The city and its surroundings came under English control in 1664 and were renamed New York after King Charles II of England granted the lands to his brother, the Duke of York. New York served as the capital of the United States from 1785 until 1790, it has been the country's largest city since 1790. The Statue of Liberty greeted millions of immigrants as they came to the U. S. by ship in the late 19th and early 20th centuries and is an international symbol of the U. S. and its ideals of liberty and peace. In the 21st century, New York has emerged as a global node of creativity and entrepreneurship, social tolerance, environmental sustainability, as a symbol of freedom and cultural diversity. Many districts and landmarks in New York City are well known, with the city having three of the world's ten most visited tourist attractions in 2013 and receiving a record 62.8 million tourists in 2017. Several sources have ranked New York the most photographed city in the world. Times Square, iconic as the world's "heart" and its "Crossroads", is the brightly illuminated hub of the Broadway Theater District, one of the world's busiest pedestrian intersections, a major center of the world's entertainment industry.
The names of many of the city's landmarks and parks are known around the world. Manhattan's real estate market is among the most expensive in the world. New York is home to the largest ethnic Chinese population outside of Asia, with multiple signature Chinatowns developing across the city. Providing continuous 24/7 service, the New York City Subway is the largest single-operator rapid transit system worldwide, with 472 rail stations. Over 120 colleges and universities are located in New York City, including Columbia University, New York University, Rockefeller University, which have been ranked among the top universities in the world. Anchored by Wall Street in the Financial District of Lower Manhattan, New York has been called both the most economically powerful city and the leading financial center of the world, the city is home to the world's two largest stock exchanges by total market capitalization, the New York Stock Exchange and NASDAQ. In 1664, the city was named in honor of the Duke of York.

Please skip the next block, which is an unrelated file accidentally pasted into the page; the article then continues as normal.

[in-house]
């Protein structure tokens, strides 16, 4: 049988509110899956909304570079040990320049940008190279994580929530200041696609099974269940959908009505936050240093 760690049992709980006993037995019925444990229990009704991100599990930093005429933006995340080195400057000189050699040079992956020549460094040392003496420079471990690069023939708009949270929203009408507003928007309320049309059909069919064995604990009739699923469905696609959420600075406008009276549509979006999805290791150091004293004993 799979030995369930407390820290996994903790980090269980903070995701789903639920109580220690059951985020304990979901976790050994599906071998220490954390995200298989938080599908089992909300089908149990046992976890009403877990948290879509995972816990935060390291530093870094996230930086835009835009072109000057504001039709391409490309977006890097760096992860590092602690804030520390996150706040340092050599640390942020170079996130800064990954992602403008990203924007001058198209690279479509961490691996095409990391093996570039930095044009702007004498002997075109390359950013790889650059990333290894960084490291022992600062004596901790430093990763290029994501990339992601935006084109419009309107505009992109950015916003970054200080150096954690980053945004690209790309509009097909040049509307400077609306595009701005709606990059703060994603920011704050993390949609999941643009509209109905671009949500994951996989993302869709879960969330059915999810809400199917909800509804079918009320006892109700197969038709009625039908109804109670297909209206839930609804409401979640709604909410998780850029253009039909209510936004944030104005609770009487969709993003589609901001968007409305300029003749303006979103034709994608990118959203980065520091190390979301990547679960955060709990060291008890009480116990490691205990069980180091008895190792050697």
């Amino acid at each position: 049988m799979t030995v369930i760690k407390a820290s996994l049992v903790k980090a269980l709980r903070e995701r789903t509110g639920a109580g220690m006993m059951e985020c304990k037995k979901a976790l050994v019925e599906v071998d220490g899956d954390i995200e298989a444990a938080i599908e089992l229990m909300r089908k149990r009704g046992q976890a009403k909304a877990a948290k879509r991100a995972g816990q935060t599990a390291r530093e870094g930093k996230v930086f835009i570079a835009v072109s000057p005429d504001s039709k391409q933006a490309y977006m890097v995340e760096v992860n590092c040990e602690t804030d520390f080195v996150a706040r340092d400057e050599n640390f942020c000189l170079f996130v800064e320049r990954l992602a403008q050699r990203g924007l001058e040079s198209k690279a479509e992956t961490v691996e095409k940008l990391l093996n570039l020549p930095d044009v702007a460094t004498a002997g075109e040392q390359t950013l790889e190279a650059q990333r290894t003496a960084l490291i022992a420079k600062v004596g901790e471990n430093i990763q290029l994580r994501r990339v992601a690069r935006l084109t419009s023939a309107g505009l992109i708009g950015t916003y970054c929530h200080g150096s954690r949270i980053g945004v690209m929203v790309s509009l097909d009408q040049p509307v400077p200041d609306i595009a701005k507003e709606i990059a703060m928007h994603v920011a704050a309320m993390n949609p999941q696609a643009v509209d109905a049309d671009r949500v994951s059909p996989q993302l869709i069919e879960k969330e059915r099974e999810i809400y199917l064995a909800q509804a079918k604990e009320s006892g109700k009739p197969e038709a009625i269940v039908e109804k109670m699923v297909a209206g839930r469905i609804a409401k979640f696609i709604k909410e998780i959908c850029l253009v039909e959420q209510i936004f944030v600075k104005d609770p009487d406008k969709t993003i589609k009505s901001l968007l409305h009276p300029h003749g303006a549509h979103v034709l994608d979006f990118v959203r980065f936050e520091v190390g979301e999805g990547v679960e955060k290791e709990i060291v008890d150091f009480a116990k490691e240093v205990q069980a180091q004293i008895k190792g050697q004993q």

James's older brother, King Charles II, had appointed the Duke proprietor of the former territory of New Netherland, including the city of New Amsterdam, which England had seized from the Dutch. During the Wisconsinan glaciation, 75,000 to 11,000 years ago, the New York City region was situated at the edge of a large ice sheet over 1,000 feet in depth; the erosive forward movement of the ice contributed to the separation of what is now Long Island and Staten Island. That action left bedrock at a shallow depth, providing a solid foundation for most of Manhattan's skyscrapers. In the precolonial era, the area of present-day New York City was inhabited by Algonquian Native Americans, including the Lenape, whose homeland, known as Lenapehoking, included Staten Island; the first documented visit into New York Harbor by a European was in 1524 by Giovanni da Verrazzano, a Florentine explorer in the service of the French crown. He named it Nouvelle Angoulême. A Spanish expedition led by captain Estêvão Gomes, a Portuguese sailing for Emperor Charles V, arrived in New York Harbor in January 1525 and charted the mouth of the Hudson River, which he named Río de San Antonio.
The Padrón Rea